Q. Do you support or oppose the goals of the Occupy Wall Street movement?
Support: 33 (35)
Oppose: 45 (36)
Not sure: 22 (29)
Q. Do you have a higher opinion of the Occupy Wall Street movement or the Tea Party movement?
Occupy Wall Street: 37 (40)
Tea Party: 43 (37)
Not sure: 20 (23)
These are rough numbers for Occupy Wall Street. The particularly painful part is falling behind the tea party.
If there is any encouraging news from this, it's that the decline in Occupy Wall Street's image is probably more connected to the increasingly negative coverage of the clashes between protesters and police than it is to declining support for movement's message. Pollster Tom Jensen writes:
I don't think the bad poll numbers for Occupy Wall Street reflect Americans being unconcerned with wealth inequality. Polling we did in some key swing states earlier this year found overwhelming support for raising taxes on people who make over $150,000 a year. In late September we found that 73% of voters supported the 'Buffett rule' with only 16% opposed. And in October we found that Senators resistant to raising taxes on those who make more than a million dollars a year could pay a price at the polls. I don't think any of that has changed- what the downturn in Occupy Wall Street's image suggests is that voters are seeing the movement as more about the 'Occupy' than the 'Wall Street.' The controversy over the protests is starting to drown out the actual message.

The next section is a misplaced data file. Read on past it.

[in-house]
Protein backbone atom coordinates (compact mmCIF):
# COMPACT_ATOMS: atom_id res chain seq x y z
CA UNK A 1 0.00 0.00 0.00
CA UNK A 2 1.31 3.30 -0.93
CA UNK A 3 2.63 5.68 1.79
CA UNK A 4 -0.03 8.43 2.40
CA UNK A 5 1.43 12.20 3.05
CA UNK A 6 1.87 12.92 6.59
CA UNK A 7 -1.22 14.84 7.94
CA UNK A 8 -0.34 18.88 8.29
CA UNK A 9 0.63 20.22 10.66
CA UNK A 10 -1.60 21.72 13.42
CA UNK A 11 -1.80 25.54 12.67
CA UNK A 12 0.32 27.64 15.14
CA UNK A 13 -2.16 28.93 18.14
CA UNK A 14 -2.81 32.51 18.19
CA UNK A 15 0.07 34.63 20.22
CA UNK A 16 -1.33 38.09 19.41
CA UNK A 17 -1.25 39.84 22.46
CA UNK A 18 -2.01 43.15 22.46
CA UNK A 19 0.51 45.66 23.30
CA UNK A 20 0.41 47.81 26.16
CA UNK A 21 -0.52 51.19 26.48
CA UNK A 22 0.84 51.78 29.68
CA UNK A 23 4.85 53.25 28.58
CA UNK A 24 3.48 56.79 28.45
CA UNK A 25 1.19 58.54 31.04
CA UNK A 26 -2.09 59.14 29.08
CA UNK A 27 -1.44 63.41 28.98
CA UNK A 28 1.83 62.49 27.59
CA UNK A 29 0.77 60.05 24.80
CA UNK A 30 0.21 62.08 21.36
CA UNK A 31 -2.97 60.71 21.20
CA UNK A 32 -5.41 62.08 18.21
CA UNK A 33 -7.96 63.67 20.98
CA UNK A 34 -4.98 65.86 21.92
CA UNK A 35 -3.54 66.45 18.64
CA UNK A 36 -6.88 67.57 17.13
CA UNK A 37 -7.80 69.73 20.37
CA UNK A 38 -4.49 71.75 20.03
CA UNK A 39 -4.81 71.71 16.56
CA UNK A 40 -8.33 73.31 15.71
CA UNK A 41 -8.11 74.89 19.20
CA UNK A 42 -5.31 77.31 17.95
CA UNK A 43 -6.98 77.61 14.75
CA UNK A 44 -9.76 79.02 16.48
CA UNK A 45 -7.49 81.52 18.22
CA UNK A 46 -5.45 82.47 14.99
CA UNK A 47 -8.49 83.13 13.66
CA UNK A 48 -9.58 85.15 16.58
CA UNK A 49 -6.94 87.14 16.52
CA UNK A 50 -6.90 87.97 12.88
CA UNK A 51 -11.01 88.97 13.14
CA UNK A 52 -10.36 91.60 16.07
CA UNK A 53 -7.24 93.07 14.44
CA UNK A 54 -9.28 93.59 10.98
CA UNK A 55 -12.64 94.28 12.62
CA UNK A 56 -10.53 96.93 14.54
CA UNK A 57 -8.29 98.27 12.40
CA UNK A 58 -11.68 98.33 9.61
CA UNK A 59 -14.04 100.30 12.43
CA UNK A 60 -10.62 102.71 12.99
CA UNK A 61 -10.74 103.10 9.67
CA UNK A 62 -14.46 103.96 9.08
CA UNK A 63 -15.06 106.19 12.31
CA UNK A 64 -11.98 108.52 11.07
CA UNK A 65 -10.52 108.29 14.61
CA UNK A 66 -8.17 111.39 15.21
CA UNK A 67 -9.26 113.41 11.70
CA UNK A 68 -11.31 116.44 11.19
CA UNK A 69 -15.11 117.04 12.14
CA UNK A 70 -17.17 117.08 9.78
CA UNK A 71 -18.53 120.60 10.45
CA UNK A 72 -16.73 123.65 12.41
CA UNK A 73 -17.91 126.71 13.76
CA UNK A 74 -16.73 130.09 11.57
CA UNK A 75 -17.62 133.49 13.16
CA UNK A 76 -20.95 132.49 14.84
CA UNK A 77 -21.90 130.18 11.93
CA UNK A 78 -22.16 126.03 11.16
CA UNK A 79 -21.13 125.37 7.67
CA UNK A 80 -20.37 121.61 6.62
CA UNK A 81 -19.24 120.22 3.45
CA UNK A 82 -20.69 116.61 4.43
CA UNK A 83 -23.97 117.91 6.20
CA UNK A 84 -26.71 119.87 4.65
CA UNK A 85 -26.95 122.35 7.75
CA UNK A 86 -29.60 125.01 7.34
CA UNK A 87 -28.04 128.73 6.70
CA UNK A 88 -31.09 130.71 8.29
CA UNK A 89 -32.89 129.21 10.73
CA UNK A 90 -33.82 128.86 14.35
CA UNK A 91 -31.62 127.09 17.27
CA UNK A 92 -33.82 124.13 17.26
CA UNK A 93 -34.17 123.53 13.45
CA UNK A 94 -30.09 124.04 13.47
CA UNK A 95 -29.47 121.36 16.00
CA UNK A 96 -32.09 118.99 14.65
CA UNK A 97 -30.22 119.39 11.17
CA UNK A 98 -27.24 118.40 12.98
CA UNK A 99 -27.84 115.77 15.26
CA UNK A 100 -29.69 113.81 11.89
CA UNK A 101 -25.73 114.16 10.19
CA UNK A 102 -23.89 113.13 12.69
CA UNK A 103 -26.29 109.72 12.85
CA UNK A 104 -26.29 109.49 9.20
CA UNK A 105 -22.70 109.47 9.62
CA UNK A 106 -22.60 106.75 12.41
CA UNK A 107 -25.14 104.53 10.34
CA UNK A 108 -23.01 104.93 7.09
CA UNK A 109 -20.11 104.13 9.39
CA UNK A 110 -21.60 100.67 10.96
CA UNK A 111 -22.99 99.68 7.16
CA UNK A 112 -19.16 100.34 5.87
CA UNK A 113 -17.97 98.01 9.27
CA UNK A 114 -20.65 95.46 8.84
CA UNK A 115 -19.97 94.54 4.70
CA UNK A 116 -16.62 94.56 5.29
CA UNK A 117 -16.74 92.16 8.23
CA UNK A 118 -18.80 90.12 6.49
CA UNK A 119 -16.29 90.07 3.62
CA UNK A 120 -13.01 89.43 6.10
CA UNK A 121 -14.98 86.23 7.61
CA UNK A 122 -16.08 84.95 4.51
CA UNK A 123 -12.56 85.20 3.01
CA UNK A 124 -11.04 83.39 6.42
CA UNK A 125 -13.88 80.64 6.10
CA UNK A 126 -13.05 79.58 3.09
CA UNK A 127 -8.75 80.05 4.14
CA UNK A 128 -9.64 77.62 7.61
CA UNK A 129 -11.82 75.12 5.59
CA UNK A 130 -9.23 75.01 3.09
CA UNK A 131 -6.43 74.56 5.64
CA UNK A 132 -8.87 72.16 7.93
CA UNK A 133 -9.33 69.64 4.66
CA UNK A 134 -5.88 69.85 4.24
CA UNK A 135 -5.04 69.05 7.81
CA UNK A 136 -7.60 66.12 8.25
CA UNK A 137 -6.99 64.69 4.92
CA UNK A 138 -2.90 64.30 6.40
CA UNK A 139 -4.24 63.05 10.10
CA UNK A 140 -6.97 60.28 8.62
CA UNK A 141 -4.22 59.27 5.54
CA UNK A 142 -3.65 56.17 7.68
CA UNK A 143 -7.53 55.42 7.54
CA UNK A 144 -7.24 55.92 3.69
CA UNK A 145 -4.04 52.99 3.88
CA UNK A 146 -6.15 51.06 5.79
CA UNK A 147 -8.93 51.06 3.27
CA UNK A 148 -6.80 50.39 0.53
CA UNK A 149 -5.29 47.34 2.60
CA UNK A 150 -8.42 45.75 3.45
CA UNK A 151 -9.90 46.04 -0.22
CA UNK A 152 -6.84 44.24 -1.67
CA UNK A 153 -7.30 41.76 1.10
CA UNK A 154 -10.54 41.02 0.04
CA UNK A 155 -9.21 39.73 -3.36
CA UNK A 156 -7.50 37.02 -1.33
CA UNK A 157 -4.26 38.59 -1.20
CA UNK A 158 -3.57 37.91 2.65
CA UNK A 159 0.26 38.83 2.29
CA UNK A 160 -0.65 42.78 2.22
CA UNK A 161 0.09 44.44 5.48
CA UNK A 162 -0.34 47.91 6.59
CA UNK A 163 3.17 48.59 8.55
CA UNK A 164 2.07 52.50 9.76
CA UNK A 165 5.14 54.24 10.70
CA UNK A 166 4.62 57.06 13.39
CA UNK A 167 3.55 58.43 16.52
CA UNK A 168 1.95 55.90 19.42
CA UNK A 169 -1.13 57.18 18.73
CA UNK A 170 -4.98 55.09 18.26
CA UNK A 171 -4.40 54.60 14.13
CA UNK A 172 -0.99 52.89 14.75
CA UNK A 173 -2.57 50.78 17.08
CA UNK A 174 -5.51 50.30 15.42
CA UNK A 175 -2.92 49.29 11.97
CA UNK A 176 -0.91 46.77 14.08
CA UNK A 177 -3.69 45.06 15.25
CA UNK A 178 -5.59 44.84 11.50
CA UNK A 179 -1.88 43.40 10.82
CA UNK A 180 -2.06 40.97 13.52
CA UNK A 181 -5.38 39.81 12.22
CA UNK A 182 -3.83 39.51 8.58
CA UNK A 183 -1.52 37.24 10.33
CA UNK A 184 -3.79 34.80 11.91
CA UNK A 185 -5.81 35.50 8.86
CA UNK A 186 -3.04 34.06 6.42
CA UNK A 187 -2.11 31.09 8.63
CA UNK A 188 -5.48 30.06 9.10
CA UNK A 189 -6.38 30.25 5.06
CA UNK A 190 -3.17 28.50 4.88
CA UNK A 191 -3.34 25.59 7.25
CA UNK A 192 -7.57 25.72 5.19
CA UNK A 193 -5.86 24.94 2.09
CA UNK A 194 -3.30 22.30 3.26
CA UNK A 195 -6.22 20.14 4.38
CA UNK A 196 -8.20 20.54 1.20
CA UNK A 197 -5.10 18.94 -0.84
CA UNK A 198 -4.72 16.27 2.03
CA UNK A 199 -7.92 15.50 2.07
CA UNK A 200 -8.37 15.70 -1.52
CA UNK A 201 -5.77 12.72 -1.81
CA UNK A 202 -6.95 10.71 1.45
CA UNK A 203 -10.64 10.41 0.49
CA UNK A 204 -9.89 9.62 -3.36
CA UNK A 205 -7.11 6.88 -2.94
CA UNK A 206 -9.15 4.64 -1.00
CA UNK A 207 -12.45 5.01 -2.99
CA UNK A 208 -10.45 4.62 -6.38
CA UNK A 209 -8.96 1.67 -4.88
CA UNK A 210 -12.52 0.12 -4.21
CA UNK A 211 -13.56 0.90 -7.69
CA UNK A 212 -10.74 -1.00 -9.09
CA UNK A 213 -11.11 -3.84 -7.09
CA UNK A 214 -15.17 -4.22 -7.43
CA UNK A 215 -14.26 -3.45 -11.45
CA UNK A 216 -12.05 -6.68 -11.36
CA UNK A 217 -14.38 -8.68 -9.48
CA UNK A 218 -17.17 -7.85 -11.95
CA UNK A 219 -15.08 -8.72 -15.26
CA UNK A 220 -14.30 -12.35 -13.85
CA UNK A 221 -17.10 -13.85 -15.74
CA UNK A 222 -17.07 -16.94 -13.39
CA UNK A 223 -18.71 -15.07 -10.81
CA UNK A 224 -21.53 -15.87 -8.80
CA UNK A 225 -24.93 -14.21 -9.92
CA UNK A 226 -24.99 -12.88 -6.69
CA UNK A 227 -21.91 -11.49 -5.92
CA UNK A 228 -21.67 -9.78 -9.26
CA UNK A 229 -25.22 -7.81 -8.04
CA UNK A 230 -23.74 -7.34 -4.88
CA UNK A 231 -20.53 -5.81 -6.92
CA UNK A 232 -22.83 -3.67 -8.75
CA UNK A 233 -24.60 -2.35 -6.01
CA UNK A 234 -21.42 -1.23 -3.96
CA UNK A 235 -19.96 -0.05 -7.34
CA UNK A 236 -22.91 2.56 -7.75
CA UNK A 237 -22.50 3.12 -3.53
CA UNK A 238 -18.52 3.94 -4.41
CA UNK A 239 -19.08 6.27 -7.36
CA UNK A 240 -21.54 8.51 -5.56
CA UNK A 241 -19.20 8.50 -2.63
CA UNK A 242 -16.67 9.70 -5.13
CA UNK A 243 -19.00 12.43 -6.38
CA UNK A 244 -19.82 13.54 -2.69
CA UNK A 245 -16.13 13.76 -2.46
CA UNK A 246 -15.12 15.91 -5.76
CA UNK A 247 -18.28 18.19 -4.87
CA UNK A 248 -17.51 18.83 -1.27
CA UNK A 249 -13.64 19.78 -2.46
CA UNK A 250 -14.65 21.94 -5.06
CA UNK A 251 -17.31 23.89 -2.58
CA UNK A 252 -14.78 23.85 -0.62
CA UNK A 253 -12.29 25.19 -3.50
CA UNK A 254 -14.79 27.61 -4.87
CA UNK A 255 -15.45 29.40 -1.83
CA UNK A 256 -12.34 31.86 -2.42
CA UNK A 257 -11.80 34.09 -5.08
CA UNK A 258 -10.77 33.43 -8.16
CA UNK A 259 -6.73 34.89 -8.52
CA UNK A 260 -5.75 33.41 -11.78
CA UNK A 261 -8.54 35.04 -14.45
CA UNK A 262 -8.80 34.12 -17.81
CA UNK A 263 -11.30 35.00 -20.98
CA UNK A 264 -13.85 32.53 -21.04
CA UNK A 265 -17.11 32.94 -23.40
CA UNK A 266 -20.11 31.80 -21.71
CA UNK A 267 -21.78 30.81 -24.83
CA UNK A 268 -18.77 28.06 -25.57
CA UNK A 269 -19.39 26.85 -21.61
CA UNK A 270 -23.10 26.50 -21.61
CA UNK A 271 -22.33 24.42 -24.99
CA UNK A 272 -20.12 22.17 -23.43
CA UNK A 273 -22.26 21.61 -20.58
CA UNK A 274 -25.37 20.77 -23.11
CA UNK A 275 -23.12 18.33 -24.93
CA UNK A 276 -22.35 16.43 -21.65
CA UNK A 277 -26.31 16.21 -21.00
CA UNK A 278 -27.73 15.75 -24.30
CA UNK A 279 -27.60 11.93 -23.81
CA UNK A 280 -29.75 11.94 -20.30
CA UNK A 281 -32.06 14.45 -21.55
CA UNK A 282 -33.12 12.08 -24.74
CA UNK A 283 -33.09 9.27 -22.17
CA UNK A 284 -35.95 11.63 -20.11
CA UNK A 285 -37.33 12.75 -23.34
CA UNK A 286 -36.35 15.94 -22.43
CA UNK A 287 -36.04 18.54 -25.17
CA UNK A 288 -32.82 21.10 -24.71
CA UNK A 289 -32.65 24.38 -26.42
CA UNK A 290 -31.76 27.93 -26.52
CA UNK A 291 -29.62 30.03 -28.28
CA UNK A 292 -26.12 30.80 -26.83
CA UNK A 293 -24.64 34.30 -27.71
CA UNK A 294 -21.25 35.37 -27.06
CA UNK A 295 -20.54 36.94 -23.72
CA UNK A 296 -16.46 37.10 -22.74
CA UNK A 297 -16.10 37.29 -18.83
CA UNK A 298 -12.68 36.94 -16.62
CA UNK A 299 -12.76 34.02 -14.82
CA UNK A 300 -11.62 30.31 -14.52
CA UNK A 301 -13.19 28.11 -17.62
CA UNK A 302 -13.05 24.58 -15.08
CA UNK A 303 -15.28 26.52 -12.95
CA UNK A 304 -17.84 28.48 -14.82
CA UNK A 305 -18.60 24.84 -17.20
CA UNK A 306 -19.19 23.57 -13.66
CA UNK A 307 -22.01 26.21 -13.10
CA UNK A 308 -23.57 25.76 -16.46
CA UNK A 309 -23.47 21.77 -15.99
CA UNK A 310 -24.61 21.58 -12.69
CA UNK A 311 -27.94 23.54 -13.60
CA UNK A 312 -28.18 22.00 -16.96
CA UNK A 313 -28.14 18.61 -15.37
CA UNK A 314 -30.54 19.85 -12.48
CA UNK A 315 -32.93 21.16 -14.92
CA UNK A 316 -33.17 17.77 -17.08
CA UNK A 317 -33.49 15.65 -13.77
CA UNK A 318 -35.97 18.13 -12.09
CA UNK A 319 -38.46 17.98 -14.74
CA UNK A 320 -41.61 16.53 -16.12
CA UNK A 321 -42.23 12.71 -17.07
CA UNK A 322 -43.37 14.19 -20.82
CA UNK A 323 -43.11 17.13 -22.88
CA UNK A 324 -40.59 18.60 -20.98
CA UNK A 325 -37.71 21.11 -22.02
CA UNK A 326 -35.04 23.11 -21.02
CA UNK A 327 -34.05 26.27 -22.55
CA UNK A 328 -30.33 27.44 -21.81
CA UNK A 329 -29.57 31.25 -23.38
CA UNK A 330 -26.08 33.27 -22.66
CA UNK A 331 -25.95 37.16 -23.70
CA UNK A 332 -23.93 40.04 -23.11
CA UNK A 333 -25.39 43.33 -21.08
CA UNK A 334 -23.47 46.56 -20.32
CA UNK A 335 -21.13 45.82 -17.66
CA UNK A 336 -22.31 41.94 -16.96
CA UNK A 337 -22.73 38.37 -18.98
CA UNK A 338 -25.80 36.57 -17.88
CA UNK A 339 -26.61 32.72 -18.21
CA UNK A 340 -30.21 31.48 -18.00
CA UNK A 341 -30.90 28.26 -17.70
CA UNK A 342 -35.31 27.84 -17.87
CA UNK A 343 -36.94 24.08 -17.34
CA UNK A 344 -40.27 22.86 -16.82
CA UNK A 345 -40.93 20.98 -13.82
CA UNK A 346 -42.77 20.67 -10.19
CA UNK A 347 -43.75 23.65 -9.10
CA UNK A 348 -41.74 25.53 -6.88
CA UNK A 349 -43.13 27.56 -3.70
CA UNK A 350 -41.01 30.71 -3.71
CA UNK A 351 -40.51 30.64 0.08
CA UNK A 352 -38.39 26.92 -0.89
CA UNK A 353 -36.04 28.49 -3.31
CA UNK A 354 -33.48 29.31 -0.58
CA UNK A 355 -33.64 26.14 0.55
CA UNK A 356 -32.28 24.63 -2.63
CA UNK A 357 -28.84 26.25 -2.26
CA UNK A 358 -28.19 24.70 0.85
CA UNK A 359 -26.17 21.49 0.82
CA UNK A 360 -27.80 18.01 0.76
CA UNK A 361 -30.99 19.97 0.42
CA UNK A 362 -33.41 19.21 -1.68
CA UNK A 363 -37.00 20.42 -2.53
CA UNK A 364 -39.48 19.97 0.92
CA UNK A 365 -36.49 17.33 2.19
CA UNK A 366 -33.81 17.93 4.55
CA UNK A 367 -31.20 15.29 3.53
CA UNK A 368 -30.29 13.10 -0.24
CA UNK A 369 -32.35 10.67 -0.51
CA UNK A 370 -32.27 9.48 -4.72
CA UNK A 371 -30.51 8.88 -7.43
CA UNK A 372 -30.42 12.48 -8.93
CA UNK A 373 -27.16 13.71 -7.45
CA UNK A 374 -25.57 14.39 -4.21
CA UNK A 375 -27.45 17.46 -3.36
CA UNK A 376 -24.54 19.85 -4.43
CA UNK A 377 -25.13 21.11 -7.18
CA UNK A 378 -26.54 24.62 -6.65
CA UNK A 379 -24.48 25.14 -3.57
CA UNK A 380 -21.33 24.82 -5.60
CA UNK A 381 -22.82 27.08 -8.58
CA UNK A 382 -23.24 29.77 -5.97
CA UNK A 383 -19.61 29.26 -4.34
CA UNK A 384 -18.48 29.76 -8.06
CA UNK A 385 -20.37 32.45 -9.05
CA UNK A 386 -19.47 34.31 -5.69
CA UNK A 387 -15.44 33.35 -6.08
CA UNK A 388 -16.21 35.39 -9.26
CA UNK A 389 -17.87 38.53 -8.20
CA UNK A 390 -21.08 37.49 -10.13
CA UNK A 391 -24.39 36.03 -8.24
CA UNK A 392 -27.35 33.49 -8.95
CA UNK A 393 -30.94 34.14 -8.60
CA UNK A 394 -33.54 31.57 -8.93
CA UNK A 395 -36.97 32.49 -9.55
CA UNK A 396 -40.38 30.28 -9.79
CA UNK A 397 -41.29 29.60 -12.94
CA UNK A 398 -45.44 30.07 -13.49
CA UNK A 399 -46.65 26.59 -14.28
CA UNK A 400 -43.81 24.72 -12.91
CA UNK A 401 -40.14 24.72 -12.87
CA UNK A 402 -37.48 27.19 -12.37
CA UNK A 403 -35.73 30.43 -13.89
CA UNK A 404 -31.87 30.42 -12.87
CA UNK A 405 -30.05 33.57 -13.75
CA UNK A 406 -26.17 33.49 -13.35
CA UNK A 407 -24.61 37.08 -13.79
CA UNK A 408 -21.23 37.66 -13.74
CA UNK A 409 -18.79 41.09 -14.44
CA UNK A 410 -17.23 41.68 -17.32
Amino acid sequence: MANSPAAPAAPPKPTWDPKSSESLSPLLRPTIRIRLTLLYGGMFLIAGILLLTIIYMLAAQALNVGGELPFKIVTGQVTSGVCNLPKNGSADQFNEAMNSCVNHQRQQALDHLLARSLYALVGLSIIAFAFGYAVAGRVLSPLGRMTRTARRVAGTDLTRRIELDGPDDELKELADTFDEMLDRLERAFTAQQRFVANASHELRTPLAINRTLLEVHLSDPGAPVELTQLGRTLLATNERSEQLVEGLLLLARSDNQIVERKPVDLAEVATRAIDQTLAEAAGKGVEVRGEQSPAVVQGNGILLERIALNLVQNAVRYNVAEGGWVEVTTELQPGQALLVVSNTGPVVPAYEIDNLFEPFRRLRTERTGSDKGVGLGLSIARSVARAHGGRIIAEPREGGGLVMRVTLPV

Clashes with police have fueled coverage of Occupy Wall Street since late September, but such a tactic was always playing with fire. Right now, it doesn't seem to be working as well as it once did.
Still, the image of the movement is likely recoverable, given that its message remains popular. Also, even if its own image is taking a hit, Occupy Wall Street continues to be successful simply because it has greatly increased media mentions of things like income inequality. Ultimately, it is the message that matters.